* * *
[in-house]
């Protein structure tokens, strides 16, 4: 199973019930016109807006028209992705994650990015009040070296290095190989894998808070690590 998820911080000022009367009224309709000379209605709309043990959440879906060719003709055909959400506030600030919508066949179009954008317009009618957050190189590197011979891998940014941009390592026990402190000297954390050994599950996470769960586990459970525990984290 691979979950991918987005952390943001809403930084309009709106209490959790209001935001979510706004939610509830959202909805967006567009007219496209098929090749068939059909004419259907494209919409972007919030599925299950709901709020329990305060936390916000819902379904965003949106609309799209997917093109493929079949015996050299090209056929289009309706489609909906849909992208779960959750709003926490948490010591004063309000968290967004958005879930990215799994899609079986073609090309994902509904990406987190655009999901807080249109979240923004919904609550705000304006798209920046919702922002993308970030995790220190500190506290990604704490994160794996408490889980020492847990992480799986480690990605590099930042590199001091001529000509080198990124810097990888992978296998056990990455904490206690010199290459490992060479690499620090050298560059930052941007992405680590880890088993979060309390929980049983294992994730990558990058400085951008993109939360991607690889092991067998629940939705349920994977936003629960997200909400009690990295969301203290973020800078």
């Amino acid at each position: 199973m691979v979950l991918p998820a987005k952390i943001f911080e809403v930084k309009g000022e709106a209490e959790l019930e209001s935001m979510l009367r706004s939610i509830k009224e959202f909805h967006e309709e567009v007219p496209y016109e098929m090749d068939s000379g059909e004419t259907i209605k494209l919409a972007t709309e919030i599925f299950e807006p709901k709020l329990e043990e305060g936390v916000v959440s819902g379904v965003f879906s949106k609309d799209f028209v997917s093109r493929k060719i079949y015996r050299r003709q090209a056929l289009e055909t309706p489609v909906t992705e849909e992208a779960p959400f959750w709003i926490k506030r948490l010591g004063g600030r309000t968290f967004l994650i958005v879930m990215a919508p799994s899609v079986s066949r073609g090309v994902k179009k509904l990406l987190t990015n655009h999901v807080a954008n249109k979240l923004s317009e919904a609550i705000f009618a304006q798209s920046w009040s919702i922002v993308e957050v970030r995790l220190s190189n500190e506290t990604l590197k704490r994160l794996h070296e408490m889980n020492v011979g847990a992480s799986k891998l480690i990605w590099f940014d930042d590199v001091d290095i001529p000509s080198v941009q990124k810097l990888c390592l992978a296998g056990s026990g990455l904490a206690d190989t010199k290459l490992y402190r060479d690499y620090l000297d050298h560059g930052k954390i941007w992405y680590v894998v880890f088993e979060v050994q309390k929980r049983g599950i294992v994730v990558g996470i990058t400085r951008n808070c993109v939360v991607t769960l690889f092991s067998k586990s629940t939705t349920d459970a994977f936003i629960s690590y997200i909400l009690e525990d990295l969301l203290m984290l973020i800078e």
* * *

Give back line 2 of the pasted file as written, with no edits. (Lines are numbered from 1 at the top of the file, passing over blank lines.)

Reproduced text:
């Protein structure tokens, strides 16, 4: 199973019930016109807006028209992705994650990015009040070296290095190989894998808070690590 998820911080000022009367009224309709000379209605709309043990959440879906060719003709055909959400506030600030919508066949179009954008317009009618957050190189590197011979891998940014941009390592026990402190000297954390050994599950996470769960586990459970525990984290 691979979950991918987005952390943001809403930084309009709106209490959790209001935001979510706004939610509830959202909805967006567009007219496209098929090749068939059909004419259907494209919409972007919030599925299950709901709020329990305060936390916000819902379904965003949106609309799209997917093109493929079949015996050299090209056929289009309706489609909906849909992208779960959750709003926490948490010591004063309000968290967004958005879930990215799994899609079986073609090309994902509904990406987190655009999901807080249109979240923004919904609550705000304006798209920046919702922002993308970030995790220190500190506290990604704490994160794996408490889980020492847990992480799986480690990605590099930042590199001091001529000509080198990124810097990888992978296998056990990455904490206690010199290459490992060479690499620090050298560059930052941007992405680590880890088993979060309390929980049983294992994730990558990058400085951008993109939360991607690889092991067998629940939705349920994977936003629960997200909400009690990295969301203290973020800078």